The Emir Of Kano On Polygamy And Nigeria’s ‘Missing Billions’

It is somewhat disconcerting to stare up at a 10ft portrait of the man with whom you are about to dine. There, on the luminescent green wall of his palace, is a portrait of the Emir of Kano in all his resplendence. He’s decked out in a full-length gold and blue robe, a shimmering hat like an outsized bowler, and furry sandals the size of dinner plates. That such a personage could be alive today, let alone about to eat with me, seems mildly preposterous. It is nearly 8pm and the palace is eerily deserted. I’m being led by a retainer along a dark corridor. The emir had proposed dinner rather than lunch because of his schedule and the timings of flights to Kano, an ancient city in northern Nigeria. I’d looked into driving from Abuja, but had been warned about a recent spate of kidnappings. I find myself alone in a library with a large throne at one end and an old ceiling fan clattering overhead. The books are mostly histories of Africa, but there is also a prominently displayed copy of Private Eye with a cover featuring Boris Johnson, the British foreign secretary, and a Muppet. 

Part of the modern and the ancient establishment, the 56-year-old Lamido Sanusi II inhabits two worlds. As Emir of Kano, he is considered the most important Muslim authority in Nigeria after the Sultan of Sokoto. A former banker, he is also known for his actions as central bank governor in 2014, when he sent shockwaves through the establishment by exposing a $20bn shortfall in state coffers. Under the cloak of tradition, he takes pot shots at the elite and pronounces on social issues, including child marriage, which still flourishes in Nigeria’s mainly Muslim north. There are those who consider him brilliant and those who consider him arrogant. Not a few consider him both. Eventually someone comes for me. I’m walked through the formal gardens towards the emir’s quarters, an imposing white building, ablaze with lights. A retainer leads me into another library, this one more modern and with an almost cinema-sized flat-screen TV embedded in one of the floor-to ceiling-bookcases. There are 20,000 books. Time passes. I fiddle with a tissue box printed with a photograph of the emir. On the side, where normally it would say Kleenex, it reads “Muhammad Sanusi II”. The silence is disturbed by chanting. The doors are flung open and in glides Sanusi. “Sorry for being late,” he says. It is past 9pm. “I had not been informed you had arrived.” He speaks in an impeccable English of the sort that has withered in Britain itself.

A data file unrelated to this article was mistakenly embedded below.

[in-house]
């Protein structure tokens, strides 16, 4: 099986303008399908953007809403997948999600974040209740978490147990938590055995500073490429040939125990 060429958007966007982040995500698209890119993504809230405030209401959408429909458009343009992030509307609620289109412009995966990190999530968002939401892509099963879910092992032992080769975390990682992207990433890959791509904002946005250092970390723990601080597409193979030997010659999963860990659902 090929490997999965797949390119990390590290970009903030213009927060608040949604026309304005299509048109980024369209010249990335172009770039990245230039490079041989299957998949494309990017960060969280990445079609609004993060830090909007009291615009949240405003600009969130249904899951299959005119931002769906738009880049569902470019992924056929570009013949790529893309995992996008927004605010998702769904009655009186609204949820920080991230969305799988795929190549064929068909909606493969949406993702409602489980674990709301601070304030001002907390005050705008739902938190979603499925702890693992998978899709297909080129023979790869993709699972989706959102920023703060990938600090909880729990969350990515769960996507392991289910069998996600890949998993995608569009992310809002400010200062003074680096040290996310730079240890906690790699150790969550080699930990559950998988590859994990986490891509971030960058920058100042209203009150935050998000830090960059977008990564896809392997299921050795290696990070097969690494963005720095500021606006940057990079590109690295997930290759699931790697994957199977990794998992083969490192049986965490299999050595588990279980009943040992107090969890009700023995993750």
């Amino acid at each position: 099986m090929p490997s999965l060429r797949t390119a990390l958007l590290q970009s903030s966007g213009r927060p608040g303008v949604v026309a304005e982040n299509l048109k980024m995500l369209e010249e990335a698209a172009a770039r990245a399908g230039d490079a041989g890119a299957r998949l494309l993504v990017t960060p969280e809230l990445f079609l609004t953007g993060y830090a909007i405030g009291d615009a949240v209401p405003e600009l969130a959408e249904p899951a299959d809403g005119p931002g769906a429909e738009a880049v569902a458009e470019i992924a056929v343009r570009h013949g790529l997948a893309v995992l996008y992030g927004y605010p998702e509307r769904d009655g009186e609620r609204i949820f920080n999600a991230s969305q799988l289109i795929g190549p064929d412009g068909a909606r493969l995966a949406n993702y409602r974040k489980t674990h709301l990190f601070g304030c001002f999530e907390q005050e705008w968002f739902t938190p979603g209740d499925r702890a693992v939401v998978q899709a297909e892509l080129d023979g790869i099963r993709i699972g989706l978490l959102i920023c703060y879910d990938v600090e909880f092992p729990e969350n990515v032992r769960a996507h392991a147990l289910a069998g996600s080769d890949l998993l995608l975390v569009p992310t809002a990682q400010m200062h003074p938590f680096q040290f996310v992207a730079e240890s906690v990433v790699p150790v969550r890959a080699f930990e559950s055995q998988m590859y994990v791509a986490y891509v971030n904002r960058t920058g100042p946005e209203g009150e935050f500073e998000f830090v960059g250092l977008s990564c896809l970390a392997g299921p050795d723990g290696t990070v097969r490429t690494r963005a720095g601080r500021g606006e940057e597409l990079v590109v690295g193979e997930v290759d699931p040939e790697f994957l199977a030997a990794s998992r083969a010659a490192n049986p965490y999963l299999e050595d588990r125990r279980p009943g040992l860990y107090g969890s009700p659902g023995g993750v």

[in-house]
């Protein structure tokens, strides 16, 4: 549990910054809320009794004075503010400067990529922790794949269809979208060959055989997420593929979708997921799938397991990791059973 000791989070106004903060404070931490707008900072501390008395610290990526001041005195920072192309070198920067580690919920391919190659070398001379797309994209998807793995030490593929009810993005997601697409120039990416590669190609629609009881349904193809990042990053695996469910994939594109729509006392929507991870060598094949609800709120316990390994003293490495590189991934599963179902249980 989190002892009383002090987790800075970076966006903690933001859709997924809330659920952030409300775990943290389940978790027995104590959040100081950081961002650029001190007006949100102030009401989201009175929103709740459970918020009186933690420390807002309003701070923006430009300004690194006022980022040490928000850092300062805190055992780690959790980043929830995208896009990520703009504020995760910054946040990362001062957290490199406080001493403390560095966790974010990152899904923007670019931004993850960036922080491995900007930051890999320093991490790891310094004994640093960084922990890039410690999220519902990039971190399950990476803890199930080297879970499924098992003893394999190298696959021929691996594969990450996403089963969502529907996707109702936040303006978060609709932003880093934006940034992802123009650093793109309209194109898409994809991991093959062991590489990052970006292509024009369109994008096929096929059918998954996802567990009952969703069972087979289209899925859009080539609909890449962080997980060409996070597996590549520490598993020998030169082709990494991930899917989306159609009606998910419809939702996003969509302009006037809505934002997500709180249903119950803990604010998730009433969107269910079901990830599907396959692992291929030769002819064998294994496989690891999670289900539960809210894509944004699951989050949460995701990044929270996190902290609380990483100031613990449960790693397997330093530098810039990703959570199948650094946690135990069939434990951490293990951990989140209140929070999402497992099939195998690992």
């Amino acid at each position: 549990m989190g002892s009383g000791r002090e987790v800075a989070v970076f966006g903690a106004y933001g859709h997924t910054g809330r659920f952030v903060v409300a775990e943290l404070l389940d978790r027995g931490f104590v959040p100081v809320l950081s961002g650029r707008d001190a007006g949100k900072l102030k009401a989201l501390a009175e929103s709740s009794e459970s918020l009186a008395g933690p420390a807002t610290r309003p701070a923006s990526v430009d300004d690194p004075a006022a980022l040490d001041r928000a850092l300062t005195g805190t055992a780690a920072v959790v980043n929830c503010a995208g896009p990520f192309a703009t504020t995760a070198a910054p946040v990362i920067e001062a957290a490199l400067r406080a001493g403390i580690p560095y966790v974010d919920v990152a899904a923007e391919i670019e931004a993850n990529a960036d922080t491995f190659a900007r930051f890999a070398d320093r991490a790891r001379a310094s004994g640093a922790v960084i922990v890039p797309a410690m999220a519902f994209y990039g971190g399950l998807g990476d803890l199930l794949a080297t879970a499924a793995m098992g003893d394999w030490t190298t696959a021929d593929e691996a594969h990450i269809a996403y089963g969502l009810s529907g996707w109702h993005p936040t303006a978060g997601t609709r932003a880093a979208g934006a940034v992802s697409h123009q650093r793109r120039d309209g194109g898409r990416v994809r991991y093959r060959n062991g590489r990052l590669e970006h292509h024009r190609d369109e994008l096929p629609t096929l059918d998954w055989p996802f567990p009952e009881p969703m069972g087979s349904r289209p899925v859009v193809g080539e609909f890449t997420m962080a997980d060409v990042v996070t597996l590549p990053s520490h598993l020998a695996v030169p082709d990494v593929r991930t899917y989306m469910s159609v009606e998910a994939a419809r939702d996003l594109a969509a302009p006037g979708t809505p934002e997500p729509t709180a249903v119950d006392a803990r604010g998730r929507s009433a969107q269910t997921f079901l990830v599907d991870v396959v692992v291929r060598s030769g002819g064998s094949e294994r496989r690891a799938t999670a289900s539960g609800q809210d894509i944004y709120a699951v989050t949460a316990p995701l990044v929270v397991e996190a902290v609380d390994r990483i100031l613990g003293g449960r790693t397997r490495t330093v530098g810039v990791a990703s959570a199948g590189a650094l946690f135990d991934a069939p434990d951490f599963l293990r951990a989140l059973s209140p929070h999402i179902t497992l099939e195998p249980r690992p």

In the flesh, he’s wearing a simple white robe, his head covered with a Yasser Arafat-style headscarf.  We move to the dining room, which is decorated in pale yellow. 

A table has been set and silver tureens are arranged along one wall. Oddly, for a house with dozens of servants, we are to serve ourselves. Sanusi, quite familiar with Lunch with the FT, describes the food. “This is waina,” he explains, pointing to some puffy bread. “W-A-I-N-A. It’s made from rice. The rice is ground. It’s then made into paste and fried in oil. And it goes with a vegetable soup.” “This is tuwo shinkafa,” he continues, using a Hausa word for snow-white balls of pounded rice. He proceeds through each tureen: chicken and spinach curry, green soup, plantains, white rice and, of course, the orange jollof rice, without which no Nigerian feast is complete.

Read more on Financial Times

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